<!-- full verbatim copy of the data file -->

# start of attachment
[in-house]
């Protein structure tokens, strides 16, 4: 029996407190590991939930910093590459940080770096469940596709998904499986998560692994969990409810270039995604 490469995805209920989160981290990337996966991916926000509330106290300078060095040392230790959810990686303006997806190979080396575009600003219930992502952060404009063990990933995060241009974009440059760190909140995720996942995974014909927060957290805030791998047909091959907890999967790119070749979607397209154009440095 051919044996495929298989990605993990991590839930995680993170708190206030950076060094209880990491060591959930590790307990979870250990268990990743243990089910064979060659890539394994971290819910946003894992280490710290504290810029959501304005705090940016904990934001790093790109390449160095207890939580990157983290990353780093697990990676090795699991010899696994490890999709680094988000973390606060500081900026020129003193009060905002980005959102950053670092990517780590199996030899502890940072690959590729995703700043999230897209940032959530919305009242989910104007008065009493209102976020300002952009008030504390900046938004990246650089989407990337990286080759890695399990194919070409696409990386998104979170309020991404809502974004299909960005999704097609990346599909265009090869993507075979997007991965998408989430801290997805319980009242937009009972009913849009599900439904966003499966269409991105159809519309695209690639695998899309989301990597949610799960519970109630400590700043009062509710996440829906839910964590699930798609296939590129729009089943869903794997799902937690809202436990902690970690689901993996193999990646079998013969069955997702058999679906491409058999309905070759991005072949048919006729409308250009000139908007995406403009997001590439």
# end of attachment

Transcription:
[in-house]
């Protein structure tokens, strides 16, 4: 029996407190590991939930910093590459940080770096469940596709998904499986998560692994969990409810270039995604 490469995805209920989160981290990337996966991916926000509330106290300078060095040392230790959810990686303006997806190979080396575009600003219930992502952060404009063990990933995060241009974009440059760190909140995720996942995974014909927060957290805030791998047909091959907890999967790119070749979607397209154009440095 051919044996495929298989990605993990991590839930995680993170708190206030950076060094209880990491060591959930590790307990979870250990268990990743243990089910064979060659890539394994971290819910946003894992280490710290504290810029959501304005705090940016904990934001790093790109390449160095207890939580990157983290990353780093697990990676090795699991010899696994490890999709680094988000973390606060500081900026020129003193009060905002980005959102950053670092990517780590199996030899502890940072690959590729995703700043999230897209940032959530919305009242989910104007008065009493209102976020300002952009008030504390900046938004990246650089989407990337990286080759890695399990194919070409696409990386998104979170309020991404809502974004299909960005999704097609990346599909265009090869993507075979997007991965998408989430801290997805319980009242937009009972009913849009599900439904966003499966269409991105159809519309695209690639695998899309989301990597949610799960519970109630400590700043009062509710996440829906839910964590699930798609296939590129729009089943869903794997799902937690809202436990902690970690689901993996193999990646079998013969069955997702058999679906491409058999309905070759991005072949048919006729409308250009000139908007995406403009997001590439």